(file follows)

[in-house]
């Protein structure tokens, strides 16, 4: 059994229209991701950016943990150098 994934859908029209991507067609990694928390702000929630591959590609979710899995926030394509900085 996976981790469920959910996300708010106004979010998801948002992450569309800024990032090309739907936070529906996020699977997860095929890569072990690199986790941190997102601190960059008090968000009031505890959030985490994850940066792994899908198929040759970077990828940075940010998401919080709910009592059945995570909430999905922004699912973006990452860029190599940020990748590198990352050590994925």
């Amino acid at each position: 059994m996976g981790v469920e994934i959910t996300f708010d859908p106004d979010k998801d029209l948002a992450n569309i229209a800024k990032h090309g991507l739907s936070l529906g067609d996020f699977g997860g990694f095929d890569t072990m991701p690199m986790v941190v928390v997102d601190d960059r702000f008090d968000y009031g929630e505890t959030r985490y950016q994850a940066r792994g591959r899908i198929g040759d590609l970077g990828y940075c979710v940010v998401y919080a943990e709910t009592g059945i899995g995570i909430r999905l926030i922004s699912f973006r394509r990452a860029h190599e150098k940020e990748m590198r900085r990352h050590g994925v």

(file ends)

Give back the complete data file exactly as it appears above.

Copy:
[in-house]
């Protein structure tokens, strides 16, 4: 059994229209991701950016943990150098 994934859908029209991507067609990694928390702000929630591959590609979710899995926030394509900085 996976981790469920959910996300708010106004979010998801948002992450569309800024990032090309739907936070529906996020699977997860095929890569072990690199986790941190997102601190960059008090968000009031505890959030985490994850940066792994899908198929040759970077990828940075940010998401919080709910009592059945995570909430999905922004699912973006990452860029190599940020990748590198990352050590994925």
């Amino acid at each position: 059994m996976g981790v469920e994934i959910t996300f708010d859908p106004d979010k998801d029209l948002a992450n569309i229209a800024k990032h090309g991507l739907s936070l529906g067609d996020f699977g997860g990694f095929d890569t072990m991701p690199m986790v941190v928390v997102d601190d960059r702000f008090d968000y009031g929630e505890t959030r985490y950016q994850a940066r792994g591959r899908i198929g040759d590609l970077g990828y940075c979710v940010v998401y919080a943990e709910t009592g059945i899995g995570i909430r999905l926030i922004s699912f973006r394509r990452a860029h190599e150098k940020e990748m590198r900085r990352h050590g994925v």